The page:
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This Dark Spoof On Action Figures Delivers A Message On Military Recruitment, The Reality Of War

Veteran for Peace UK wants to show war is not a cartoon.

The harsh realities of war and its consequences are delivered in uncompromising fashion in a new campaign by education and lobby group, Veterans for Peace UK.

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An unsettling three-minute film is specifically aimed at raising the age of recruitment to the British Armed Forces from 16 to 18 years old.

The film opens with flickering scenes from ‘90s children’s TV and then breaks to an “ad” for “Action Man Battlefield Causalities,” a range of Action Man figures. The first vignette is set in a squalid apartment and features “P.T.S.D. Action Man,” who is paranoid, violent, swigs from a can of super strong lager and sets out lines of cocaine to “block out the memories.” The point that he is left with “no support from HQ” is made and then the shot pans out to a child playing with the toy, who laughingly puts a noose around the figure’s neck and flicks the chair beneath it away.


Two further grim scenarios are played out in other spoof ads, the first featuring “Paralyzed Action Man” and the final, “Dead Action Man.” All include an over–the-top voice over, contributed by actor and comedian Matt Berry (The IT Crowd) who lists the toys’ “attractions.”

The film, written by Darren Cullen and directed by Price James, closes with the Veterans for Peace logo and a website address, where people are urged to write to their MPs to ask them to “put a stop to child recruitment.” The webpage provides guidance as to how to go about this as well as some shocking facts and figures, such as: “The U.K. is one of only 19 countries worldwide that still recruits 16 and 17 year olds into its armed forces–others include North Korea and Iran” and “The suicide rate for 16-20 year old males in the armed forces has been 82% higher than for civilian males of the same age.”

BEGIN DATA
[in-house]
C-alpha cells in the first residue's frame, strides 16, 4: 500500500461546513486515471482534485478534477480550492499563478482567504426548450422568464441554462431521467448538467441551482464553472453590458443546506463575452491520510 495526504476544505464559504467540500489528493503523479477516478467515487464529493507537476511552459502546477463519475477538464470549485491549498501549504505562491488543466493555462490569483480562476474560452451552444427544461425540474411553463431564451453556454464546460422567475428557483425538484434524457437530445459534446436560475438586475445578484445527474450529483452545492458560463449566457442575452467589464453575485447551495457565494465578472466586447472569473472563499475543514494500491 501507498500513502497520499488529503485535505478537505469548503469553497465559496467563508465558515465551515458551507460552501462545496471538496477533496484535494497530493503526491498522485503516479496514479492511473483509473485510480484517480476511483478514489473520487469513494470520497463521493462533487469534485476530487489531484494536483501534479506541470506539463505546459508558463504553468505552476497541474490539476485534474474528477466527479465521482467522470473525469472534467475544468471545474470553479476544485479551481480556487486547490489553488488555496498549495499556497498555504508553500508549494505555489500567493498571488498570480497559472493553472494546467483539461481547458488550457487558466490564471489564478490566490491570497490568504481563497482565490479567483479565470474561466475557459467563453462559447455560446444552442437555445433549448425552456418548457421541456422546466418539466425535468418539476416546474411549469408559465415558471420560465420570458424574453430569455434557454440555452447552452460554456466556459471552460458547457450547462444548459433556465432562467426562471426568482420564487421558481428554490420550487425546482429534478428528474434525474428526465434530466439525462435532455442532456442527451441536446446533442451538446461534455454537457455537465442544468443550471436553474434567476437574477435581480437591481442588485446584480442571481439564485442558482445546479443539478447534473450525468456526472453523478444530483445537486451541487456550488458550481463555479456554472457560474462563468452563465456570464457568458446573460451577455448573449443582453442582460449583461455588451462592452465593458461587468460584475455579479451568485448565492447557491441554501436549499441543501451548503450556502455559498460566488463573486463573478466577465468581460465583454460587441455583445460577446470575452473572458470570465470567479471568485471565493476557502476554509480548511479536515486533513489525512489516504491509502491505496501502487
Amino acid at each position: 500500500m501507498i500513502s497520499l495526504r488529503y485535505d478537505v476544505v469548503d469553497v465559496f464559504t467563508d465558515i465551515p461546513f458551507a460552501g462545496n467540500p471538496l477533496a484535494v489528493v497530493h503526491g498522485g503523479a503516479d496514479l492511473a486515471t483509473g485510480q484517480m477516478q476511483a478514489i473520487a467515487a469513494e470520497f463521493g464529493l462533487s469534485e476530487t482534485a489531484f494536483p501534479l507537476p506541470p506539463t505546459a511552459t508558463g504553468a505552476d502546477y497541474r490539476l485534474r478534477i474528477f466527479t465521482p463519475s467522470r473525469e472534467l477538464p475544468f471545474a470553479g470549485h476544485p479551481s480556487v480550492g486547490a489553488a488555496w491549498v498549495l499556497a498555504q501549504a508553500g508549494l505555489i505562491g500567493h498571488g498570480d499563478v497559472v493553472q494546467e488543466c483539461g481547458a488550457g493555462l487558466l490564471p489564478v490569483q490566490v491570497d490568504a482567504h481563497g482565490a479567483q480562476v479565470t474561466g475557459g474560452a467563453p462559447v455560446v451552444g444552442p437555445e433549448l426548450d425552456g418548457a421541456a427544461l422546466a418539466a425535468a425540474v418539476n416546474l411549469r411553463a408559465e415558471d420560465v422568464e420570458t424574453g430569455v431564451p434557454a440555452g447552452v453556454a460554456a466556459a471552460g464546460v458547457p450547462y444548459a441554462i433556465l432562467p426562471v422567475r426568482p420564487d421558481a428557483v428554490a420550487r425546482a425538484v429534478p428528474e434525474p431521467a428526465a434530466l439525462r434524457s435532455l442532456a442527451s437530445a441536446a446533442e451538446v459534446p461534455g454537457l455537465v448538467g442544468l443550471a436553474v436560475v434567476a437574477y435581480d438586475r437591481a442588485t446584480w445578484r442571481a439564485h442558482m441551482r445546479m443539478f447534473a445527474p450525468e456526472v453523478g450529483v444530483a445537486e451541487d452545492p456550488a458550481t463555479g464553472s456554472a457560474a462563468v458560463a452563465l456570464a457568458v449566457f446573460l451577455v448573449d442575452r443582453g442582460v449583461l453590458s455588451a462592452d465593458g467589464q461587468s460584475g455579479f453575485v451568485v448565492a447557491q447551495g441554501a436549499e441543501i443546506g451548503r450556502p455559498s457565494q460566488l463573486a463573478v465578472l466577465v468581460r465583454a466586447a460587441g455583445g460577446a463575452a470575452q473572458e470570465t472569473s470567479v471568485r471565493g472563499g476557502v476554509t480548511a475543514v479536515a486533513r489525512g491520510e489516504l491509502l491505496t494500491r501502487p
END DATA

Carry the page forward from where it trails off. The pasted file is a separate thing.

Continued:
Veterans for Peace UK is made up of former service men and women whose stated aims are to “educate young people on the true nature of military service and war, resist war and militarism through nonviolent action and stand in solidarity with people resisting militarism and war.”

The Action Man figures and play sets, as well as the film itself are currently on exhibition at Red Gallery in London.

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About the author

Louise Jack is a London-based journalist, writer and editor with a background in advertising and marketing. She has written for several titles including Marketing Week, Campaign and The Independent.

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